Can New England get 80 percent of its food from local sources? The Kendall Foundation thinks so, and it’s starting by introducing more fresh foods in a few key places, including the Dunkin Donuts-lined streets of Boston.
The Henry P. Kendall Foundation is a mostly environmental New England funder that has been around since the 1950s, but it has a knack for reinventing itself. Kendall shifted attention to nuclear disarmament in the 1980s, then in 1999, it moved over to climate change. Since 2011, it’s retained its focus on reducing greenhouse gases, but with a laser-like focus on improving food systems.
Kendall is now entirely giving to its New England Food System Program, which is driven primarily by a combination of concern about public health and climate change. Its goal (although somewhat in flux) is for the majority of the food the region eats to be produced here by 2060.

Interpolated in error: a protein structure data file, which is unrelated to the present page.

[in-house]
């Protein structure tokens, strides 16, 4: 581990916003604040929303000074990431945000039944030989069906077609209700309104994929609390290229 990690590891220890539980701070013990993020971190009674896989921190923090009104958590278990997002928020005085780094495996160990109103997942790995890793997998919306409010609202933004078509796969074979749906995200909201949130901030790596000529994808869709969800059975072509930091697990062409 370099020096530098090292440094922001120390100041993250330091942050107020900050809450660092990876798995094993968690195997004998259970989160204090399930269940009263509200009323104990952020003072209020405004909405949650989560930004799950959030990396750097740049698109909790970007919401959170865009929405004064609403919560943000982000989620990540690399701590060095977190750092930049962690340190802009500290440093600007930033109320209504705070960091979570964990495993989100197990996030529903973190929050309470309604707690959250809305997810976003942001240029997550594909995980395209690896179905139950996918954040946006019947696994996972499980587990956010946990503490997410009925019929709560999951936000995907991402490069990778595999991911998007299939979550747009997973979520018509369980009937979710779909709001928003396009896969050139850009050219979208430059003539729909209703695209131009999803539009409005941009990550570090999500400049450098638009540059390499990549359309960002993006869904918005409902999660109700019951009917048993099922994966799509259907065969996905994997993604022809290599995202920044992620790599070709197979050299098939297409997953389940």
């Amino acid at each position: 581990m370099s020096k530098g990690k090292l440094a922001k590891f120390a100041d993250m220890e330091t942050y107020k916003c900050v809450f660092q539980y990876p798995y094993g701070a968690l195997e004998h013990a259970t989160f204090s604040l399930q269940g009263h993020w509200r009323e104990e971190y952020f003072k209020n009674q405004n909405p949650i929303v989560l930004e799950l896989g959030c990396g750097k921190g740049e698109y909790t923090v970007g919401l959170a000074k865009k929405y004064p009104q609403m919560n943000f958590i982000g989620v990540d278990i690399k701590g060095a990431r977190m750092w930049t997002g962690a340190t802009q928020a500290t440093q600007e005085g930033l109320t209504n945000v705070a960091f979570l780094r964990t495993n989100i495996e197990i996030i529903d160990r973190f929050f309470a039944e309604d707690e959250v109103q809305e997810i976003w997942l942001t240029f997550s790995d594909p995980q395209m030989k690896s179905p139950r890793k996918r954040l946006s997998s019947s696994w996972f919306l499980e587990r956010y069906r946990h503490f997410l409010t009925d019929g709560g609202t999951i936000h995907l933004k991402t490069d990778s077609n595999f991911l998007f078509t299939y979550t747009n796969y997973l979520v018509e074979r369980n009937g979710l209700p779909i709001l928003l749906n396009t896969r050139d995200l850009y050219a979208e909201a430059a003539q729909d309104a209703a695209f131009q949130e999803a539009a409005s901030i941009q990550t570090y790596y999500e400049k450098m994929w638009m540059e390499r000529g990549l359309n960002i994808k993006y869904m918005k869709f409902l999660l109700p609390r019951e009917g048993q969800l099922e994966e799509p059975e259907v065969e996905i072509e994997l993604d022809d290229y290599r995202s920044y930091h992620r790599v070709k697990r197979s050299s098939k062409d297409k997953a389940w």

That funding has translated to as much as $3.5 million in a year, and while grants go toward regional efforts, they also target specific locales for example-setting food projects. Greater Boston is one of those places, and Kendall has been backing a number of local projects to get more fresh food into our Bodega- and chicken parm-filled neighborhoods.
It's backed some pretty cool projects, most notably the Boston Public Market Association. This effort to establish a huge, locally sourced market in downtown Boston has received $1 million from Kendall.
Kendall has also supported efforts in Dorchester, a large, highly diverse neighborhood, including grants to an organization working to establish a food coop there. And one large recent grantee is a campaign to turn an old meat factory into a massive, shared-use kitchen available for local food startups.
And last year, Kendall gave $100,000 to New Entry Sustainable Farming Project, a nonprofit that trains new local farmers, to expand its offerings to meet growing demand in Boston.